Twitter Facebook Google+ LinkedIn

Related Stories

Elsewhere on EN

Movers & Shakers 22/03/17

Movers & Shakers 22/03/17

People moves at ExCeL London, Blitz|GES and more
New network for young #eventprofs launches

New network for young #eventprofs launches

A new network aimed at young professionals in the business events industry has been launched, in the form of Meetings + Millennials.
Membership increase for ABPCO

Membership increase for ABPCO

The Association of British Professional Conference Organisers (ABPCO) has reported a significant increase in interest from event organisers and industry suppliers looking to join professional organisations, with a membership growth of 20 per cent in the last year.

CONFEX LIVE

Most read Stories

Building emerald cities

Building emerald cities

From Malaria to Blenheim, through to UBM, Jane Risby-Rose – the 20-year story of her yellow brick road industry journey.
Come to Confex and be inspired

Come to Confex and be inspired

The exhibition and events industry is all about the power of face-to-face, the art of exhibiting and networking with old friends and new, which is why EN would like to personally invite you to attend International Confex to learn more.
5 top marketing tips from AEO Forums 2016

5 top marketing tips from AEO Forums 2016

Looking to the future and learning from the past at AEO Forums 2016.

Latest News

Movers & Shakers 22/03/17

Movers & Shakers 22/03/17

People moves at ExCeL London, Blitz|GES and more
New network for young #eventprofs launches

New network for young #eventprofs launches

A new network aimed at young professionals in the business events industry has been launched, in the form of Meetings + Millennials.
Membership increase for ABPCO

Membership increase for ABPCO

The Association of British Professional Conference Organisers (ABPCO) has reported a significant increase in interest from event organisers and industry suppliers looking to join professional organisations, with a membership growth of 20 per cent in the last year.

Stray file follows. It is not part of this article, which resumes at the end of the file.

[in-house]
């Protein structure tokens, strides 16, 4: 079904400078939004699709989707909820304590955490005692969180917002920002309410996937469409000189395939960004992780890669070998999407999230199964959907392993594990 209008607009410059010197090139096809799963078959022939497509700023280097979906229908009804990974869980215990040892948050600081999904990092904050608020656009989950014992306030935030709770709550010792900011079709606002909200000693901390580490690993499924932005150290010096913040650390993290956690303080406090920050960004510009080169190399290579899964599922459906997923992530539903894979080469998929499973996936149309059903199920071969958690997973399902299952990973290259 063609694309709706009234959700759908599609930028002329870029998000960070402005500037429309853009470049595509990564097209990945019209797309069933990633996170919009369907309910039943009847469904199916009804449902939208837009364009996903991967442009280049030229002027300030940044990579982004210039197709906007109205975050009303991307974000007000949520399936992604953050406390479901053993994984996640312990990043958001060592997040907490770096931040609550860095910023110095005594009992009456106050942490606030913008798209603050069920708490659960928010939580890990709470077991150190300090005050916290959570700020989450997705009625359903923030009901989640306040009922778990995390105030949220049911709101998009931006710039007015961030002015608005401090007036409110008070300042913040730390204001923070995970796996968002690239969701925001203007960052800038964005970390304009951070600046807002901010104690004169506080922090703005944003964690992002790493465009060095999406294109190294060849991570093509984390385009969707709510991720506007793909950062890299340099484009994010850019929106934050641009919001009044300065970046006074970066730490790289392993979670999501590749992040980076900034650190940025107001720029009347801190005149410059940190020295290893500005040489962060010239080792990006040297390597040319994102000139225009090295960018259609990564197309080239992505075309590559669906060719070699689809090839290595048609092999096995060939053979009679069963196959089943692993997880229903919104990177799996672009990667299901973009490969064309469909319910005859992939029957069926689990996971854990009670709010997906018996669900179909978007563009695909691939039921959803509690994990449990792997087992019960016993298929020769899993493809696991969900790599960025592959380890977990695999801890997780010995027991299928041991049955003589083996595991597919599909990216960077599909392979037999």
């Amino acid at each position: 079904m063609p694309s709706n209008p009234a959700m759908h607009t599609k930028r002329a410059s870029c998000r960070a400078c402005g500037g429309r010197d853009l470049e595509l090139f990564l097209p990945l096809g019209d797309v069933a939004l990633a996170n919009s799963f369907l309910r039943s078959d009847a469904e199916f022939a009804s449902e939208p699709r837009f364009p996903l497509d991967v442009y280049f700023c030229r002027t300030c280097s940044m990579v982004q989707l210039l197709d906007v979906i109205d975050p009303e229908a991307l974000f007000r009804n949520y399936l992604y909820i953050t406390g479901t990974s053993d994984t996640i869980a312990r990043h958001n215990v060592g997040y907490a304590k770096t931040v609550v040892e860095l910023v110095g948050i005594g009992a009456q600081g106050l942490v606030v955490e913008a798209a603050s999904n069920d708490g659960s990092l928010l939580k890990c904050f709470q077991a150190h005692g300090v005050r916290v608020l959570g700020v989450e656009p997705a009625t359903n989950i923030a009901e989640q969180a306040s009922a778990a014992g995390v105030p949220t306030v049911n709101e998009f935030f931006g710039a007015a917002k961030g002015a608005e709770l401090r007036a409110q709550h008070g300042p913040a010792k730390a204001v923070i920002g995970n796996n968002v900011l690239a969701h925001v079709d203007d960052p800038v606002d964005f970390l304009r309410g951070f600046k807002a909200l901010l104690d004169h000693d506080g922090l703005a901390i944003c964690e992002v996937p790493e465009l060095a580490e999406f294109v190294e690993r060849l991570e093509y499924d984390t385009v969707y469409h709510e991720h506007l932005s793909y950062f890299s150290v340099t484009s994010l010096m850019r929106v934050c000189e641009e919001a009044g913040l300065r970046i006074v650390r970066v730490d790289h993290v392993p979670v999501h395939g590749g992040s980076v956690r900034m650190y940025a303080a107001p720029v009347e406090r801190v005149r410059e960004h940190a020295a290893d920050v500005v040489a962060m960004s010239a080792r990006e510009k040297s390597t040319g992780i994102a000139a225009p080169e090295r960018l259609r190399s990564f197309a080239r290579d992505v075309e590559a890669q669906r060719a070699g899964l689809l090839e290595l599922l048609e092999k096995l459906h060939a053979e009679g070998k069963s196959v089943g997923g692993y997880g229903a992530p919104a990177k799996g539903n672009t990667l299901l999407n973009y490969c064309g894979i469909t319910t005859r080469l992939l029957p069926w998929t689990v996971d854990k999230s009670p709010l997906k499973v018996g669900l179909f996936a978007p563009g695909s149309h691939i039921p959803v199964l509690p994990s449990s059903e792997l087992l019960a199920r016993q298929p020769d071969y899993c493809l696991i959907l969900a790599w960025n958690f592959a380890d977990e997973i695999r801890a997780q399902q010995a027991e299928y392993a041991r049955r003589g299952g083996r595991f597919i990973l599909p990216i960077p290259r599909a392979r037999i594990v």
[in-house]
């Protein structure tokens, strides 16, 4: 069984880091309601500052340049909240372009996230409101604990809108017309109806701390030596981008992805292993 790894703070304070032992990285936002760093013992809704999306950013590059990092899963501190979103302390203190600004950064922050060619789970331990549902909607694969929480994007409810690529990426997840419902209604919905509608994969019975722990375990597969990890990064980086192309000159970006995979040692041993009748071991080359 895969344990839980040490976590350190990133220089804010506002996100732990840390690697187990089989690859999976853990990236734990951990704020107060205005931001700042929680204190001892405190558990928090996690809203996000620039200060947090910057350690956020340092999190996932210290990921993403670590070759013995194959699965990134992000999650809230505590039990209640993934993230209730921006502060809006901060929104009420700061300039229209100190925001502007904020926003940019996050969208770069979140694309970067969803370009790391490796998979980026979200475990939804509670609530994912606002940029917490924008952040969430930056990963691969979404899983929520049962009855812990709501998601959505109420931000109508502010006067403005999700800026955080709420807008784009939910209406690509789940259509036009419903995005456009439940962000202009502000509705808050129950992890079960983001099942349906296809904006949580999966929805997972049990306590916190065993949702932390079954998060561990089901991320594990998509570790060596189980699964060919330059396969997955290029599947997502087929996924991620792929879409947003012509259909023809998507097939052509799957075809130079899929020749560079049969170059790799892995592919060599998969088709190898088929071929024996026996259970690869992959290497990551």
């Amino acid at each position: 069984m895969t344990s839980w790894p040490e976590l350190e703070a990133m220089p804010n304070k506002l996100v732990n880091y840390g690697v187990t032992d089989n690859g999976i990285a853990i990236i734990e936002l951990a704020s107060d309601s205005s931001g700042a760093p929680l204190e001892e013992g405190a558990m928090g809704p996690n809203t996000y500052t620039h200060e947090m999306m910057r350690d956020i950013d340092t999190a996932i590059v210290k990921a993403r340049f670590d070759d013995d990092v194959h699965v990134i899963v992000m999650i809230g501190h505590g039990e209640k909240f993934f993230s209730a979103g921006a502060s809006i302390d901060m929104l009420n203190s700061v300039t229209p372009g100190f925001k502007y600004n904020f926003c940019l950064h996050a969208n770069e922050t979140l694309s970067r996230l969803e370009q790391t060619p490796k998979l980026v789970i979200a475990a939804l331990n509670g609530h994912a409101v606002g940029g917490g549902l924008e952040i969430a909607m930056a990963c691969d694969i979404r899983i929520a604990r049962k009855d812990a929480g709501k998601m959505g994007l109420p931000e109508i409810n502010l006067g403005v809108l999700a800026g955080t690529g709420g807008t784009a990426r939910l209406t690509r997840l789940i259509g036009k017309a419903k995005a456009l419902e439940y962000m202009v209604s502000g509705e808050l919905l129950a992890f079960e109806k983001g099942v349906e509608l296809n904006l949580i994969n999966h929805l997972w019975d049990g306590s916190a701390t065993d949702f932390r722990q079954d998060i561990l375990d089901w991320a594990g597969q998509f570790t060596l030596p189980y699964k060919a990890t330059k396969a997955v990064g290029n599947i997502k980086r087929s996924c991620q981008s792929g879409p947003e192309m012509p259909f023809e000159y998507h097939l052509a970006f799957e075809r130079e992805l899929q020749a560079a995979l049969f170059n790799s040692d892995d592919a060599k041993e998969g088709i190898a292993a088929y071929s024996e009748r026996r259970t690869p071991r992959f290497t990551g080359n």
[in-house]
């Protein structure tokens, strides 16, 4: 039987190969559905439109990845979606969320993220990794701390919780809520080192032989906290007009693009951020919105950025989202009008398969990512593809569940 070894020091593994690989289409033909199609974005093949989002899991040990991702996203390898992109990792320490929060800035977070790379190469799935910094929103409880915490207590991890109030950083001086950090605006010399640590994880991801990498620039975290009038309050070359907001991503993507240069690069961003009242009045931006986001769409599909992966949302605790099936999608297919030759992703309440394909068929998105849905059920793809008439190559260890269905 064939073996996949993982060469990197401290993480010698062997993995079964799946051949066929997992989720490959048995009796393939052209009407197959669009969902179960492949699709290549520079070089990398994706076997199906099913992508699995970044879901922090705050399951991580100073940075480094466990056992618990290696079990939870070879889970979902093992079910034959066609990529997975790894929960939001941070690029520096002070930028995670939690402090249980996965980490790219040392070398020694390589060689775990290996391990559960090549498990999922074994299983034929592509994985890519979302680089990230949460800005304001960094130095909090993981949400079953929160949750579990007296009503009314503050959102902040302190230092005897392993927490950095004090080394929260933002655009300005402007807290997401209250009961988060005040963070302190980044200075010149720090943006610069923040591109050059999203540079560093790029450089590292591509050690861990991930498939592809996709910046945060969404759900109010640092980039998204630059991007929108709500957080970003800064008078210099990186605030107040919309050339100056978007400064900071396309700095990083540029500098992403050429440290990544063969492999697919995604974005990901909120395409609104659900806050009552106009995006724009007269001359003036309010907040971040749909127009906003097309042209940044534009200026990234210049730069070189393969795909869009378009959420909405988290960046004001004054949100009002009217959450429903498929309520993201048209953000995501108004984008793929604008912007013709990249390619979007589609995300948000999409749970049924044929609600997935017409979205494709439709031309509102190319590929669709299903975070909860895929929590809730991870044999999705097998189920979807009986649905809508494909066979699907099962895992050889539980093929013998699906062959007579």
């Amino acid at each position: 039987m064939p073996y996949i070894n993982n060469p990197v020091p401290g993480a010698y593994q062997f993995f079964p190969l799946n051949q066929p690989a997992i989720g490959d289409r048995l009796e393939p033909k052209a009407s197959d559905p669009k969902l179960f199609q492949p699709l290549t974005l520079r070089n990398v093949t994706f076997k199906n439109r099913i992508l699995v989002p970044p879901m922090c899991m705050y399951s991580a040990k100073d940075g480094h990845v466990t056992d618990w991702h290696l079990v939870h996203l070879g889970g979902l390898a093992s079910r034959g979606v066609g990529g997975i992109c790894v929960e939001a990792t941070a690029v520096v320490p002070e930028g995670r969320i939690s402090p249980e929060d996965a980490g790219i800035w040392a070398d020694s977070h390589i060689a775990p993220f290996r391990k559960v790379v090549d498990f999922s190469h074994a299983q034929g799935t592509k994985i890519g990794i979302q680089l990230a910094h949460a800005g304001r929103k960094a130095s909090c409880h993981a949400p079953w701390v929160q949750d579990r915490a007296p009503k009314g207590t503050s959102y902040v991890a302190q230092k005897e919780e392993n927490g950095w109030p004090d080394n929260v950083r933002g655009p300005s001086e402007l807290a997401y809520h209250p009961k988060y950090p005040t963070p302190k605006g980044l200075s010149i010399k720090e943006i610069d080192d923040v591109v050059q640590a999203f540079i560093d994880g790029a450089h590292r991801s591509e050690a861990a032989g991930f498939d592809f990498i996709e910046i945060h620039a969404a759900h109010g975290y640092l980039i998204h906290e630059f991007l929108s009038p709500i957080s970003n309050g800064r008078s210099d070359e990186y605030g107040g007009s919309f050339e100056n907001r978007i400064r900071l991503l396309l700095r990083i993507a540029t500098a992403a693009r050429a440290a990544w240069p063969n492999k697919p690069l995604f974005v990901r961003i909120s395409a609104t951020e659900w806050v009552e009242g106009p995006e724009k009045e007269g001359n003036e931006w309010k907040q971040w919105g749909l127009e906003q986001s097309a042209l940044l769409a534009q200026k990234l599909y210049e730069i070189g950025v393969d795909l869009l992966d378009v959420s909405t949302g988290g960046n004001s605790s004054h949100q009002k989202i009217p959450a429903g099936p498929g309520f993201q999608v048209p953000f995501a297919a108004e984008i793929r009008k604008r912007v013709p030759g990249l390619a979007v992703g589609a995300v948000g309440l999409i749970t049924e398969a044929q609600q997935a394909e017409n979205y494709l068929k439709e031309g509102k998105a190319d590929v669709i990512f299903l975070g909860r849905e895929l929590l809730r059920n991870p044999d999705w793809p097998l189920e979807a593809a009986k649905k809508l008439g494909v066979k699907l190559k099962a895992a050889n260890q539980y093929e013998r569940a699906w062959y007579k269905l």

Latest Galleries

London Book Fair 2017

London Book Fair 2017

From 14 to 16 March, more than 25,000 visitors from over 130 countries visited Olympia London for the 46th edition of The London Book Fair. A year of celebration, highlights included a tribute to The Wizard of Oz’s yellow brick road, the 20th anniversary of Harry Potter, 70 years of Indian independence and much more.
LondonEdge celebrates 35th show

LondonEdge celebrates 35th show

Alternative fashion show LondonEdge returned to the Business Design Centre on 12-13 February, celebrating its 35th edition.
Crufts 2017

Crufts 2017

Pedigree dog show, Crufts, once again celebrated all that is great about dogs when it returned to the NEC on 9-12 March. The show attracts around 22,000 dogs annually from around the world, competing for a place in the prestigious Best in Show final.

Latest Opinions

Positive challenges ahead

Positive challenges ahead

Chris Criscione, ESSA board chair and managing director Equinox Design looks ahead to ESSA’s next decade.
Don't knock it

Don't knock it

New technologies always seem outlandish, until they don’t, says Simon Clayton, chief ideas officer at RefTech.
Good practice with data

Good practice with data

Simon Clayton, chief ideas officer at RefTech, on being open, transparent, and accurate about what you are doing with the data you handle.